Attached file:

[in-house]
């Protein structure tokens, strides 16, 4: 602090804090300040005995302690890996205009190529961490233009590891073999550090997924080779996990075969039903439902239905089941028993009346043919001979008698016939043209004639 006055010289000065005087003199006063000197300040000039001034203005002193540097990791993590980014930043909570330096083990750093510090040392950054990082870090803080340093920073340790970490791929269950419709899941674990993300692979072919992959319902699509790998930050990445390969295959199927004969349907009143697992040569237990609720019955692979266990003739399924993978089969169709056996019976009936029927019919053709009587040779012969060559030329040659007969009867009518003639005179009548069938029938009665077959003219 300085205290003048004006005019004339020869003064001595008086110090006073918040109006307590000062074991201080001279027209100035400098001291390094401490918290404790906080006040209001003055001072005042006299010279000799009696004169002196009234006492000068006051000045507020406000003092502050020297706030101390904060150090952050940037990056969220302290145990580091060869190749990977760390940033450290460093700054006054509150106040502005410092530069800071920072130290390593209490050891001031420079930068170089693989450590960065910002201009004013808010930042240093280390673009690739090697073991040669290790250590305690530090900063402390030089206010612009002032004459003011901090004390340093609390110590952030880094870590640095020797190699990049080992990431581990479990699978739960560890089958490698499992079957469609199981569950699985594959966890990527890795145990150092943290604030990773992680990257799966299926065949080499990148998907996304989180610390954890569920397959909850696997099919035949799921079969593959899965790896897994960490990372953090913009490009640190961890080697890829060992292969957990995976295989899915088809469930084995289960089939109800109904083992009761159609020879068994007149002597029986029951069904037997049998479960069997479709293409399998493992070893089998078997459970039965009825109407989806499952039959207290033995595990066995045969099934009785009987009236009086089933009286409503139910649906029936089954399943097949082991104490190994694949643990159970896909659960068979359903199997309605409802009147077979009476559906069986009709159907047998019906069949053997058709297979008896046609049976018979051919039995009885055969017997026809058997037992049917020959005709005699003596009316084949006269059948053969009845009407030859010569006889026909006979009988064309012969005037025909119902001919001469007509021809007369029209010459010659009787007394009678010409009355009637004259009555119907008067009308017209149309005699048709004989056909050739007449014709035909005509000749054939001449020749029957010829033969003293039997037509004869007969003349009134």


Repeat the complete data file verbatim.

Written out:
[in-house]
């Protein structure tokens, strides 16, 4: 602090804090300040005995302690890996205009190529961490233009590891073999550090997924080779996990075969039903439902239905089941028993009346043919001979008698016939043209004639 006055010289000065005087003199006063000197300040000039001034203005002193540097990791993590980014930043909570330096083990750093510090040392950054990082870090803080340093920073340790970490791929269950419709899941674990993300692979072919992959319902699509790998930050990445390969295959199927004969349907009143697992040569237990609720019955692979266990003739399924993978089969169709056996019976009936029927019919053709009587040779012969060559030329040659007969009867009518003639005179009548069938029938009665077959003219 300085205290003048004006005019004339020869003064001595008086110090006073918040109006307590000062074991201080001279027209100035400098001291390094401490918290404790906080006040209001003055001072005042006299010279000799009696004169002196009234006492000068006051000045507020406000003092502050020297706030101390904060150090952050940037990056969220302290145990580091060869190749990977760390940033450290460093700054006054509150106040502005410092530069800071920072130290390593209490050891001031420079930068170089693989450590960065910002201009004013808010930042240093280390673009690739090697073991040669290790250590305690530090900063402390030089206010612009002032004459003011901090004390340093609390110590952030880094870590640095020797190699990049080992990431581990479990699978739960560890089958490698499992079957469609199981569950699985594959966890990527890795145990150092943290604030990773992680990257799966299926065949080499990148998907996304989180610390954890569920397959909850696997099919035949799921079969593959899965790896897994960490990372953090913009490009640190961890080697890829060992292969957990995976295989899915088809469930084995289960089939109800109904083992009761159609020879068994007149002597029986029951069904037997049998479960069997479709293409399998493992070893089998078997459970039965009825109407989806499952039959207290033995595990066995045969099934009785009987009236009086089933009286409503139910649906029936089954399943097949082991104490190994694949643990159970896909659960068979359903199997309605409802009147077979009476559906069986009709159907047998019906069949053997058709297979008896046609049976018979051919039995009885055969017997026809058997037992049917020959005709005699003596009316084949006269059948053969009845009407030859010569006889026909006979009988064309012969005037025909119902001919001469007509021809007369029209010459010659009787007394009678010409009355009637004259009555119907008067009308017209149309005699048709004989056909050739007449014709035909005509000749054939001449020749029957010829033969003293039997037509004869007969003349009134």